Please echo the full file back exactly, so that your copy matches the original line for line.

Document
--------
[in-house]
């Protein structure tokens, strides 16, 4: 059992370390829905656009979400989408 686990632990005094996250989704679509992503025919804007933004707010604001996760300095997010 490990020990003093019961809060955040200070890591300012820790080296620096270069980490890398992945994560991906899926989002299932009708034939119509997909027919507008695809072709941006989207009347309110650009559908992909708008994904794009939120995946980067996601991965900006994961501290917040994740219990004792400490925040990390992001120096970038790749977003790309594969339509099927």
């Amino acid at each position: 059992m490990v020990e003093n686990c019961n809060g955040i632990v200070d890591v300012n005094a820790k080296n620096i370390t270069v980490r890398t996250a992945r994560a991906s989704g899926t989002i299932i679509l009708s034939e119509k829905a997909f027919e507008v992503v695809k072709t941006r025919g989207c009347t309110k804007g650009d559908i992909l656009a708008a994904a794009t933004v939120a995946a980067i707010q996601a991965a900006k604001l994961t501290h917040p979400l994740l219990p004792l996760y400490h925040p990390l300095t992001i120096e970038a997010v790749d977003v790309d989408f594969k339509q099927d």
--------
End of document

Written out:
[in-house]
């Protein structure tokens, strides 16, 4: 059992370390829905656009979400989408 686990632990005094996250989704679509992503025919804007933004707010604001996760300095997010 490990020990003093019961809060955040200070890591300012820790080296620096270069980490890398992945994560991906899926989002299932009708034939119509997909027919507008695809072709941006989207009347309110650009559908992909708008994904794009939120995946980067996601991965900006994961501290917040994740219990004792400490925040990390992001120096970038790749977003790309594969339509099927």
């Amino acid at each position: 059992m490990v020990e003093n686990c019961n809060g955040i632990v200070d890591v300012n005094a820790k080296n620096i370390t270069v980490r890398t996250a992945r994560a991906s989704g899926t989002i299932i679509l009708s034939e119509k829905a997909f027919e507008v992503v695809k072709t941006r025919g989207c009347t309110k804007g650009d559908i992909l656009a708008a994904a794009t933004v939120a995946a980067i707010q996601a991965a900006k604001l994961t501290h917040p979400l994740l219990p004792l996760y400490h925040p990390l300095t992001i120096e970038a997010v790749d977003v790309d989408f594969k339509q099927d």